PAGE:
When required to compare their own social status with that of father when he was in respondents age 73 percent of very long-term unemployed and 52 percent of unemployed in shorter span estimate their own social status as much lower and as lower 7 percent and 17 percent respectively. This is an entirely new phenomenon in Poland. In state-socialism people, even those having low social status, felt themselves upwardly mobile in comparison with their fathers (Janicka, 1987). Concurrently it is just marginalised position on the labour market that makes long-term unemployed express low self-evaluation of their place in society in comparison with both peers and predecessors.
Unfortunately, we do not have any evidence as to how many long-term unemployed in Lodz live in enclaves of poverty. Even if the majority of them was dispersed among the affluent neighbours, we can expect them to prevail in pockets of poverty. This is due to the housing policy pursued by local authorities as well as to spontaneous processes. In Lodz, the municipal government and urban residents became subordinated to the power and benefits of the market and the logic of growth politics. The slogan
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reads dewelfarisation of the city. The inner-city enclaves of poverty are located in most cases on the sites dominated by substandard several storey high tenement houses built before 1939. Most of these houses are managed by the municipality and are deprived of sanitary amenities, without running water and sewage systems in flats, which consist frequently of just one room. The housing authorities in charge of these buildings allot flats in them for people evicted from previous places of living, those who have lost their flats through fire, persons leaving prisons, and so on. It is also here that there are rehoused poor families, who lived earlier in the city parts, which were subjected to gentrification.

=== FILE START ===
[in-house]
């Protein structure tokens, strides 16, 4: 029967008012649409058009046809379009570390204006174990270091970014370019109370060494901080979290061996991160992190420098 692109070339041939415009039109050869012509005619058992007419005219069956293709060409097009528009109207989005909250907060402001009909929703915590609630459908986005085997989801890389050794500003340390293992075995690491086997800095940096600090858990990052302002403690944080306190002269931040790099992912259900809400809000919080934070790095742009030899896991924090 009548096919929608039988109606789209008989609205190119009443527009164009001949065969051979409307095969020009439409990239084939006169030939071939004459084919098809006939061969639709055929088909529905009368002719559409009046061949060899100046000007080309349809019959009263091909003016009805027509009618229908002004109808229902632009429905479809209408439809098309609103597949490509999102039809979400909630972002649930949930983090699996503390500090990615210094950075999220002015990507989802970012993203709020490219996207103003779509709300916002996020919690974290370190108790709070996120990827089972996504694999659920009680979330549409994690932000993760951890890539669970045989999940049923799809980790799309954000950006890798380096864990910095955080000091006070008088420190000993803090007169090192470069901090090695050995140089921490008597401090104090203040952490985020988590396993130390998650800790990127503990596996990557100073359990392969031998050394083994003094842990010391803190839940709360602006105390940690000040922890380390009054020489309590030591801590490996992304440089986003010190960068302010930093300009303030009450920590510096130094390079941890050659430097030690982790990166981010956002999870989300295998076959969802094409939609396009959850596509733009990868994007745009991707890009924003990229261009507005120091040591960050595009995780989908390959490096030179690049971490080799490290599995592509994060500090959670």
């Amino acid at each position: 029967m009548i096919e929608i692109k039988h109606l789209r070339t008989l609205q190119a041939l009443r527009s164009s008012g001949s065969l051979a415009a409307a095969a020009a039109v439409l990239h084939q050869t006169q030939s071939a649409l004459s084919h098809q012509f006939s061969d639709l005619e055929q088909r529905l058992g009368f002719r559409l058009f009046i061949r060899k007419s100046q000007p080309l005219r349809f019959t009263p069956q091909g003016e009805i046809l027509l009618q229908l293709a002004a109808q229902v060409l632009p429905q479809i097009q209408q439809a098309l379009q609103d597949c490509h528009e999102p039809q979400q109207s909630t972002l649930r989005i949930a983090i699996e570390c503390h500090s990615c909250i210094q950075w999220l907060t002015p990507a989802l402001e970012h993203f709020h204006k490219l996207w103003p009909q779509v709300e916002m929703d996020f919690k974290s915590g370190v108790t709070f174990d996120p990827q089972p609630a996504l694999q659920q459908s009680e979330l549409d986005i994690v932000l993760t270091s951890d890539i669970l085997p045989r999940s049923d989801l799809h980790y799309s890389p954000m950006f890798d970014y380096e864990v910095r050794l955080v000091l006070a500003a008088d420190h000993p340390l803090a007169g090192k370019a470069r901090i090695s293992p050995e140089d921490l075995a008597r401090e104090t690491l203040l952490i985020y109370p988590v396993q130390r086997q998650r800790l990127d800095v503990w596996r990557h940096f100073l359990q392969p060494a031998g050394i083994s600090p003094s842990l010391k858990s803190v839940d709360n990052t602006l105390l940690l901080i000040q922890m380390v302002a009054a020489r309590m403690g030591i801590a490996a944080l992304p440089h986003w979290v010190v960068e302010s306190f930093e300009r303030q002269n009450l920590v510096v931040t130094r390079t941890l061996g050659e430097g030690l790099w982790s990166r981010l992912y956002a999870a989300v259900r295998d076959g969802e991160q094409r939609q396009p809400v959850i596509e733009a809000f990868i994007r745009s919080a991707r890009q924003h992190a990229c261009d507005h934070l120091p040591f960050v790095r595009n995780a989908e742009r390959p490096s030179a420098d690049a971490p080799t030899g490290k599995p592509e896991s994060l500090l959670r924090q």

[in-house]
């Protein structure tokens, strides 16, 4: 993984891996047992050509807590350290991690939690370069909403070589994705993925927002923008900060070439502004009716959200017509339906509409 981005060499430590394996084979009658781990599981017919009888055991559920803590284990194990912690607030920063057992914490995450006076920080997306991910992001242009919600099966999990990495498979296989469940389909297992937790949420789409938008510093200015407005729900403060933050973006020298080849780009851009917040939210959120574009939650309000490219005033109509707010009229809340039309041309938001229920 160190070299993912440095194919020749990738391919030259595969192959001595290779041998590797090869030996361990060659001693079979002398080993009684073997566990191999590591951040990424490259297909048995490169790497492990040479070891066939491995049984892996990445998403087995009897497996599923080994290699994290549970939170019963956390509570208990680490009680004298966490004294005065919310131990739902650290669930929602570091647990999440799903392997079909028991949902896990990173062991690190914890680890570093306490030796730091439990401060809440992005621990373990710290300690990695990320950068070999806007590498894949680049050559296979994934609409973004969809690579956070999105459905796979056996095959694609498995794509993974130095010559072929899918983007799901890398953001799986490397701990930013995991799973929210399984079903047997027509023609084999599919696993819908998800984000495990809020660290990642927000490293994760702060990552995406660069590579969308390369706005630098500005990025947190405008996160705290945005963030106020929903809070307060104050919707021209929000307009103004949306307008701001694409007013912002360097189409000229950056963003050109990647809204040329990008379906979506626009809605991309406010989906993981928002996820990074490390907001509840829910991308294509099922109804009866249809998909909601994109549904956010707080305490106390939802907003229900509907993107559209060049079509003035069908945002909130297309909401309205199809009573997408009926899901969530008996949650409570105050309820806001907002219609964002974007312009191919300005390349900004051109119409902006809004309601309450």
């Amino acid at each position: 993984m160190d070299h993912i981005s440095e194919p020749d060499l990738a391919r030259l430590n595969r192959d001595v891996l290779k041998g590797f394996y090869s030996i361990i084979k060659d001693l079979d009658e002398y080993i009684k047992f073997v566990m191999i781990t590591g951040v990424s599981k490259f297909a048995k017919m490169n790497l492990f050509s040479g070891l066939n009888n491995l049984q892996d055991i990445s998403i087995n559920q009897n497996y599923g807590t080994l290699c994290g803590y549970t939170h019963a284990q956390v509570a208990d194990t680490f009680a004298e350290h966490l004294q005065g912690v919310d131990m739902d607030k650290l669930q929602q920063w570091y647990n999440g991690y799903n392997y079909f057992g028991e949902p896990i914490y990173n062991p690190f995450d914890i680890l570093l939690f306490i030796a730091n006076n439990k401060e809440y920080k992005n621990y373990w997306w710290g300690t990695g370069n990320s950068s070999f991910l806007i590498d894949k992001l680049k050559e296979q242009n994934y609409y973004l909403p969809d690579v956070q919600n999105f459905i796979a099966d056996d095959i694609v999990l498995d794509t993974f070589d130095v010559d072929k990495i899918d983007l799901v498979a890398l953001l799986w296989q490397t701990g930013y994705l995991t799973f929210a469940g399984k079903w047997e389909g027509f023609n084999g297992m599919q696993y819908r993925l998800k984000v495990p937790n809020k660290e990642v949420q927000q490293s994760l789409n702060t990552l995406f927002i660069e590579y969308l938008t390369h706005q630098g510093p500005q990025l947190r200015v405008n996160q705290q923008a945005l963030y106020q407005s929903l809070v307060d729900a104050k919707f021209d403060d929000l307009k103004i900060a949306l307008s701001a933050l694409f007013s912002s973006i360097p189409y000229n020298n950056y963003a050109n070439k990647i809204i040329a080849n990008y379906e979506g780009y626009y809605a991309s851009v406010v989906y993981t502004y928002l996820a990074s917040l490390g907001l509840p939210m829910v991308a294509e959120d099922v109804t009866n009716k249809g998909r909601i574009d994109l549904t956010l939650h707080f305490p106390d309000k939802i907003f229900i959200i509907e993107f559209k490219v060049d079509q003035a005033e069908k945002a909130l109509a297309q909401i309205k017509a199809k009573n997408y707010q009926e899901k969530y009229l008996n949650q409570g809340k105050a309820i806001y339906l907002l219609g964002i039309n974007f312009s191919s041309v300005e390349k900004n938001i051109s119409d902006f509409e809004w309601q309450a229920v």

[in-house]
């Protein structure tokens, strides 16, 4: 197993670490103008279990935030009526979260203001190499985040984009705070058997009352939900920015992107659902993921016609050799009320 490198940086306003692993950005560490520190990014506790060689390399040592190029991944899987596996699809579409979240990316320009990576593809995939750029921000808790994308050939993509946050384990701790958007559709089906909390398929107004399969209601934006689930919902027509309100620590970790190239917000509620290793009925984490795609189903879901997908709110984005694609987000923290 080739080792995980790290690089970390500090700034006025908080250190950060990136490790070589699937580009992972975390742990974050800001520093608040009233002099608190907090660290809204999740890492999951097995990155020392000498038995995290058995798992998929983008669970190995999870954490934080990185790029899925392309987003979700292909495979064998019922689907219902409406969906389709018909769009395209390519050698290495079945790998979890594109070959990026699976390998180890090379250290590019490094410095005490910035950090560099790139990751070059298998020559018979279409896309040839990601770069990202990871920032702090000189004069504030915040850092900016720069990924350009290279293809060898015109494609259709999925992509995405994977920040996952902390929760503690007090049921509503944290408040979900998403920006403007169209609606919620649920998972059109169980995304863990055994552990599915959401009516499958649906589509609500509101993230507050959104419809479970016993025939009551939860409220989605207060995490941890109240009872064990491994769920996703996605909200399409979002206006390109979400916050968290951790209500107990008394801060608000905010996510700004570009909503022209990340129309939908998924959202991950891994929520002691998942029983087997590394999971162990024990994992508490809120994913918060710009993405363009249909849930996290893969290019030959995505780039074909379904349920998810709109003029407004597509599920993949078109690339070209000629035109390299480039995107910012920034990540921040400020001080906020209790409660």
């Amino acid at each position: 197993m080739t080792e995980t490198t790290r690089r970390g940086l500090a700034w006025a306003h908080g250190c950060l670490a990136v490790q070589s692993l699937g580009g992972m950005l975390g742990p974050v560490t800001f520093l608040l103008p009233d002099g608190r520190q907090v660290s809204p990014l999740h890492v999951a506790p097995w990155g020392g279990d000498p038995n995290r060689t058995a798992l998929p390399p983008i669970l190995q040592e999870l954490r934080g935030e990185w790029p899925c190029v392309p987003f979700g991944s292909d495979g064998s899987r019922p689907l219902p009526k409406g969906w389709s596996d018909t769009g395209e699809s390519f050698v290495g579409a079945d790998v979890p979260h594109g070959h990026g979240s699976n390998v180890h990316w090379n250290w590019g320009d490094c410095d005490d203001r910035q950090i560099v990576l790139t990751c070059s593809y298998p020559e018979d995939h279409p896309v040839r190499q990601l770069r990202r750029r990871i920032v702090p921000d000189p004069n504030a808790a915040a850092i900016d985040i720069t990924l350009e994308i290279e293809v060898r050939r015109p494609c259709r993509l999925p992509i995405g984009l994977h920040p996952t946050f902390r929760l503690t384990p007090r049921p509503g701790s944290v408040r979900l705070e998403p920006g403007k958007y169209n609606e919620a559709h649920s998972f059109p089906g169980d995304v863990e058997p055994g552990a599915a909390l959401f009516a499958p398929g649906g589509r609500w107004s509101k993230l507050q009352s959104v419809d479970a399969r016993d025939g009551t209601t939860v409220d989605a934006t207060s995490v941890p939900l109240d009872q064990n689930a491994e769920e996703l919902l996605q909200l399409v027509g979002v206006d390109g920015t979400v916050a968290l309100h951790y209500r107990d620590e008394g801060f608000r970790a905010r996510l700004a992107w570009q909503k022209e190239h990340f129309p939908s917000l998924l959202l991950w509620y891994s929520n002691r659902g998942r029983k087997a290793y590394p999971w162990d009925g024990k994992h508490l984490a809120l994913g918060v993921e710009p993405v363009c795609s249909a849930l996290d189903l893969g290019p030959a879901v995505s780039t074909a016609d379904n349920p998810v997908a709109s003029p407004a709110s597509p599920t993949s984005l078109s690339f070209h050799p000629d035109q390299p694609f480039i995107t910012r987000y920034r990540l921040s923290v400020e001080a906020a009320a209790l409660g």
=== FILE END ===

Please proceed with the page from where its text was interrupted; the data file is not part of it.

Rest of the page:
The emergence of poverty enclaves is also sped up by the appearance of the private housing market. Wealthier inhabitants of enclaves swap flats in blocks of flats with those who cannot afford to pay the rent offering to repay their debts and give them an additional amount of money. Among those who are not able to pay rent in blocks of flats are the unemployed and particularly the long-term unemployed living on social assistance.
Thus, the process described by Wilson leading to social isolation of dwellers of impoverished neighbourhoods finds exemplification in Lodz. Those who are better-off leave enclaves of poverty and those who are worse-off settle down there. The findings of our study in enclaves of poverty support statements provided by other studies (Alex-Assensohn,1998) which document that neighbourhood social context of concentrated poverty is very relevant to economic marginalisation, welfare dependence, criminal activity and ghetto-specific behaviours. Thus, as Byrne (1995: 96) says "... we must allow for the possibility that dispossession creates situations in which people are constrained to behave in ways which challenge the value systems of wider society, and which are likely to have the effect of perpetuating their poverty."
1 Lodz is second largest Polish city with more than 800 thousands inhabitants. Established in 19. century as an industrial city was called Polish Manchester". Nowadays Lodz has been undergoing painful deindustrialization process. Its consequences are very high unemployment rate (21 percent in comparison with 9 percent as average in cities over 500 thousands), very high absolute number of unemployed (68 thousands), very large incidence of long-term unemployment (60 percent ), very low employment rate (30 percent).
2 The investigation on Shapes of poverty and social threats and their dislocation in Lodz" was funded by the Polish Research Committee (Project PBZ No 018 08) and carried out by the Department of General Sociology Lodz University, headed by Wielislawa Warzywoda Kruszyñska. Poverty ratio has been calculated for each particular street block as proportion of members of households supported by social assistance among inhabitants of given street block. The bases for this calculation constituted : The General Register of Inhabitants of Lodz (PESEL) and The Register of Social Assistance Clients of particular Lodz districts. 17 enclaves of poverty have been revealed defined as at least two street blocks with poverty ratio higher than 30 percent bordering each other.7 percent of Lodz inhabitants and 16 percent of the poor dwell on street blocks categorised as enclaves of poverty. Having determined enclaves of poverty interviews with social services workers and narrative interviews with the poor were collected.